Chumash tribal affiliates dance at the grand opening of the new cultural exhibit and nature walk at Bacara.
Cara Robbins

Celebrating a cross-cultural reaffirmation of the Chumash people’s ancestral presence upon the Gaviota Coast, tribal affiliates, hotel staffers, and members of the community at large gathered to commemorate the opening of a permanent Chumash cultural exhibit and nature walk at the Bacara Resort and Spa. Last Thursday, members of Chumash tribal communities and the Bacara co-hosted an evening of dance and ritual songs celebrating the new exhibitions at the resort, which sits upon the Tecolote Canyon land once known as Hel’apunitse.

Cara Robbins

Featuring a mix of modern jewelry, traditional relics, and native plant displays, the museum and garden installations serve to educate visitors on historical and contemporary Chumash life. They are the first public educational displays of their kind to be entirely developed, designed, and curated by Chumash academics, artists, and culture bearers. Together, the exhibit and nature walk acknowledge the Chumash tribe’s ancestors as the original inhabitants of the region, as well as detail the evolution of their present-day culture.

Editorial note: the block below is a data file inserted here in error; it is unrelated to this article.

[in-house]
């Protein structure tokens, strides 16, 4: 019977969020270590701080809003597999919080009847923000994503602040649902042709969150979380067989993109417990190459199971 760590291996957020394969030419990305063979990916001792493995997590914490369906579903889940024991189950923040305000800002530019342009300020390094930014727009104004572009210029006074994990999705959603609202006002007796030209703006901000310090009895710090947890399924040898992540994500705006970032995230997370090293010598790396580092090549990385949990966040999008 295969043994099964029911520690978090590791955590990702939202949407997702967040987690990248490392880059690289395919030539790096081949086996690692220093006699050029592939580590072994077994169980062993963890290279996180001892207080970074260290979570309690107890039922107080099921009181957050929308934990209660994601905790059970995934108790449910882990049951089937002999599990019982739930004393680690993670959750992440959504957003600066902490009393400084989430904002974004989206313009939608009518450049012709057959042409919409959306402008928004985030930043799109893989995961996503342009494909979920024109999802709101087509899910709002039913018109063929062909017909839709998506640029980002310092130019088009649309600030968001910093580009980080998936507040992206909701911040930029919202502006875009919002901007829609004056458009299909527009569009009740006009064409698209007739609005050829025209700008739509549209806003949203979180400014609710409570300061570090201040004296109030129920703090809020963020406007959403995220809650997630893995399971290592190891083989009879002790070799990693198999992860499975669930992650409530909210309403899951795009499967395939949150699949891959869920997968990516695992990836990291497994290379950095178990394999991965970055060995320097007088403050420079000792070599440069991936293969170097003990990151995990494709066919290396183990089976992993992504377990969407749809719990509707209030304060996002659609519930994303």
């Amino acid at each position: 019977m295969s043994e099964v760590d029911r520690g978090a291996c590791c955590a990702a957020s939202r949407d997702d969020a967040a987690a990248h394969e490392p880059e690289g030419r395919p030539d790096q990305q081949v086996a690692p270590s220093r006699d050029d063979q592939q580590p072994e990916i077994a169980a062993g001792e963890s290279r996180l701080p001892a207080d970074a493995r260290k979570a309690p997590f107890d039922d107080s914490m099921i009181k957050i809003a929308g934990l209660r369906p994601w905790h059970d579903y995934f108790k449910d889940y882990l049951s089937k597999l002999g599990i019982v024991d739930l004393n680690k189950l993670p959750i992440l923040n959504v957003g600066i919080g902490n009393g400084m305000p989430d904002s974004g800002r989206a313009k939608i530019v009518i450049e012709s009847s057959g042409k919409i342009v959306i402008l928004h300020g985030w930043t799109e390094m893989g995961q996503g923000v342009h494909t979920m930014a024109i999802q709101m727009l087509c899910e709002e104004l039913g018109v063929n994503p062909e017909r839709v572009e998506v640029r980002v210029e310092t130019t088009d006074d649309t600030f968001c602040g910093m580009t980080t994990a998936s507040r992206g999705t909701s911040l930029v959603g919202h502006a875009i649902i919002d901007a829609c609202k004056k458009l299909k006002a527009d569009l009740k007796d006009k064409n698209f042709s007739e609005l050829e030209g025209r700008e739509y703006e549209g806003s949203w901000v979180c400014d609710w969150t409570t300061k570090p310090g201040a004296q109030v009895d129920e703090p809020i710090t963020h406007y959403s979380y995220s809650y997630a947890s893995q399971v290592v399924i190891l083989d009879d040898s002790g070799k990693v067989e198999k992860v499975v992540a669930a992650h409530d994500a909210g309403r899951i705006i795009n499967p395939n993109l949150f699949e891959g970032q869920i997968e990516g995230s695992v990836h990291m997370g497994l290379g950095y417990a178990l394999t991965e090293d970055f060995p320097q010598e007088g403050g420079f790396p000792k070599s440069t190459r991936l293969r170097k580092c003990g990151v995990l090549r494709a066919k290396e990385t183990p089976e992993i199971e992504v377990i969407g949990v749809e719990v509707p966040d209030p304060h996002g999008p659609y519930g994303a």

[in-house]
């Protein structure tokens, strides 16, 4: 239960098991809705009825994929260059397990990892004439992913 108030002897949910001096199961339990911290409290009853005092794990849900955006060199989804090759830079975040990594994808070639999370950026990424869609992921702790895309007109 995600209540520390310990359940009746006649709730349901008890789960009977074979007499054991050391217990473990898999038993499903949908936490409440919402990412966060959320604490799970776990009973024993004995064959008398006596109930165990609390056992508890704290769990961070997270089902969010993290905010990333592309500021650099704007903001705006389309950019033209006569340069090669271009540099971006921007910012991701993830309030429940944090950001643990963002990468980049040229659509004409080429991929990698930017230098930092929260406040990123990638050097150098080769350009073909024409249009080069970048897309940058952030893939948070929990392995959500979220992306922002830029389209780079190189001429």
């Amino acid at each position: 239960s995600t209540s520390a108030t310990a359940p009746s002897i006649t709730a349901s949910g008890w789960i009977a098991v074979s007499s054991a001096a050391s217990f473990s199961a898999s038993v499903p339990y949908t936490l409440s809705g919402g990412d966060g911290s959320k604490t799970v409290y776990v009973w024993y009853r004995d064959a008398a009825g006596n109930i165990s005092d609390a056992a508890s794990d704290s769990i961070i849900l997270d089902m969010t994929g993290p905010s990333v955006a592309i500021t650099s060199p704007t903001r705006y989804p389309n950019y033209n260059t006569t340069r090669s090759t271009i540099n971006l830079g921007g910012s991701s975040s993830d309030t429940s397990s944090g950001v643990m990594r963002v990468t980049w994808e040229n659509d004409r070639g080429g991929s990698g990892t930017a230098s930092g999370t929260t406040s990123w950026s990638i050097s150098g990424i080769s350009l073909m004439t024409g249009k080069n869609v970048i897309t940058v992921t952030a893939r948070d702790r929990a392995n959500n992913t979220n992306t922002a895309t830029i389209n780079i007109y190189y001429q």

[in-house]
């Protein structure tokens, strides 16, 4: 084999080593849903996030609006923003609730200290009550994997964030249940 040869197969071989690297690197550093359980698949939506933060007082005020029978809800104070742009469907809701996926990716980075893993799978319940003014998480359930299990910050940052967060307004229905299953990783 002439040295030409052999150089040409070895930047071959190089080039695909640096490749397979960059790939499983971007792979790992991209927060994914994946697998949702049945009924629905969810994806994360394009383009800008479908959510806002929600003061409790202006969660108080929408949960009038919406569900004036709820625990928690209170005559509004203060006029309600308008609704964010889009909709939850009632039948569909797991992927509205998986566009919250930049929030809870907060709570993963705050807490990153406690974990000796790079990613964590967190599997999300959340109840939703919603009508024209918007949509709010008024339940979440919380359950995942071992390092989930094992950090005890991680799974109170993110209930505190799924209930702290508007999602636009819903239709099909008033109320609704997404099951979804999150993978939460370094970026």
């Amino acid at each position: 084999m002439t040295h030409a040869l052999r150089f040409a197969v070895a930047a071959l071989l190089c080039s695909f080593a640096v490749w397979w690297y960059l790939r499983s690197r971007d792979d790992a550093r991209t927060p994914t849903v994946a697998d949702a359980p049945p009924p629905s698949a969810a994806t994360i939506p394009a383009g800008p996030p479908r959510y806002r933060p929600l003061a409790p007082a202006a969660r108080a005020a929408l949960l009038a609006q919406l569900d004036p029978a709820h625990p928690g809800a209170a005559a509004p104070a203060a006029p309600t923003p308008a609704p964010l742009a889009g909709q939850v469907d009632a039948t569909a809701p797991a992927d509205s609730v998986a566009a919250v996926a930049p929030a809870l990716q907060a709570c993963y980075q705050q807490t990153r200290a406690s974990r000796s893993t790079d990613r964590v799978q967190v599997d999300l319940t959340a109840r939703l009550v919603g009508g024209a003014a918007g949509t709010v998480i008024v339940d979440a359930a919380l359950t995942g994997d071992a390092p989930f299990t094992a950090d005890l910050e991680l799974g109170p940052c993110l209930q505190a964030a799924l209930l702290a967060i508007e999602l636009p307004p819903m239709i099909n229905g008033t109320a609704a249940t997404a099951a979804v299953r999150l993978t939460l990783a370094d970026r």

“Today’s travelers seek an enriching experience,” said Bacara managing director Kathleen Cochran in a statement. “We are thrilled these projects will allow hotel guests and local residents to learn more about the culture of Chumash people — past and present.”

The cultural exhibit, located in the lobby, is a 309-square-foot mini-museum featuring photos, jewelry, a tomol paddle, and dance regalia from the tribal communities of Samala, Shmuwich, Micqanaqa’n, and Tityutityu Tilhini, as well as a revolving display on modern-day Chumash lifestyles. The exhibit was curated by Dr. Deana Dartt and designed by Tima Link, both of the Coastal Band of Chumash.

The exhibit serves to “show our living culture,” said Link, who described the display as a space for Chumash people to have a voice in their ancestral lands and as a place for others to learn about them. “Anyone can come here and see who we are,” she said.

The exhibit is joined with a quarter-mile nature walk located on the south side of the resort. The walk highlights native plants used in traditional Chumash life such as Matilija poppy, coyote brush, and sycamore.

Mati Waiya, Founder and Executive Director of the Wishtoyo Foundation, said the exhibit comes at a time when the Chumash are faced with the dual challenge of carrying the pain of the past while seeking the “unity of all people.” “We need to be that example to our ancestors who are no longer here, and to those not yet born,” he said.

The exhibits come amidst controversy currently stirring between the Santa Ynez Band of Chumash and Santa Ynez Valley residents over contested land use and governance. Exhibit contributor and Tecolote Canyon preservationist John Ruiz said efforts like these are needed to bridge cultural gaps. “The more we can educate each other, the more we can get along,” he said.


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